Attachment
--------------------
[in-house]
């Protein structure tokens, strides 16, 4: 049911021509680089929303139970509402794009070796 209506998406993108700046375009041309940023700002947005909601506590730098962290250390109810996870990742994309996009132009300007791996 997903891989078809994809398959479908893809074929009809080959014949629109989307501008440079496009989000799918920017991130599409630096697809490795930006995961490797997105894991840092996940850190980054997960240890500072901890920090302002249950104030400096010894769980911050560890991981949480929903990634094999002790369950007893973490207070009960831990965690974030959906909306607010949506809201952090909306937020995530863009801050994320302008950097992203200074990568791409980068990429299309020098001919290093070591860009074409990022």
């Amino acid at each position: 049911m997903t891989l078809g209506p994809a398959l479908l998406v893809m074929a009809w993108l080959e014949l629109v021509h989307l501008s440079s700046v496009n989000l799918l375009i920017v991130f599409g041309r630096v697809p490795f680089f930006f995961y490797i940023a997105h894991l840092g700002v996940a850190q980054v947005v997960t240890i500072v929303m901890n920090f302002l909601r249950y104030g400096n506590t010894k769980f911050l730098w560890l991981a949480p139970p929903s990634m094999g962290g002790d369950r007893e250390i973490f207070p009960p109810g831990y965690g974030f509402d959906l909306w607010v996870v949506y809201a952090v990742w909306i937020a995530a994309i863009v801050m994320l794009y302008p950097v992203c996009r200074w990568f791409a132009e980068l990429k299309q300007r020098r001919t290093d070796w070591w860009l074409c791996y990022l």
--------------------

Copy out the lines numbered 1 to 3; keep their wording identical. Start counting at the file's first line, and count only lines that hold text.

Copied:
[in-house]
């Protein structure tokens, strides 16, 4: 049911021509680089929303139970509402794009070796 209506998406993108700046375009041309940023700002947005909601506590730098962290250390109810996870990742994309996009132009300007791996 997903891989078809994809398959479908893809074929009809080959014949629109989307501008440079496009989000799918920017991130599409630096697809490795930006995961490797997105894991840092996940850190980054997960240890500072901890920090302002249950104030400096010894769980911050560890991981949480929903990634094999002790369950007893973490207070009960831990965690974030959906909306607010949506809201952090909306937020995530863009801050994320302008950097992203200074990568791409980068990429299309020098001919290093070591860009074409990022």
């Amino acid at each position: 049911m997903t891989l078809g209506p994809a398959l479908l998406v893809m074929a009809w993108l080959e014949l629109v021509h989307l501008s440079s700046v496009n989000l799918l375009i920017v991130f599409g041309r630096v697809p490795f680089f930006f995961y490797i940023a997105h894991l840092g700002v996940a850190q980054v947005v997960t240890i500072v929303m901890n920090f302002l909601r249950y104030g400096n506590t010894k769980f911050l730098w560890l991981a949480p139970p929903s990634m094999g962290g002790d369950r007893e250390i973490f207070p009960p109810g831990y965690g974030f509402d959906l909306w607010v996870v949506y809201a952090v990742w909306i937020a995530a994309i863009v801050m994320l794009y302008p950097v992203c996009r200074w990568f791409a132009e980068l990429k299309q300007r020098r001919t290093d070796w070591w860009l074409c791996y990022l």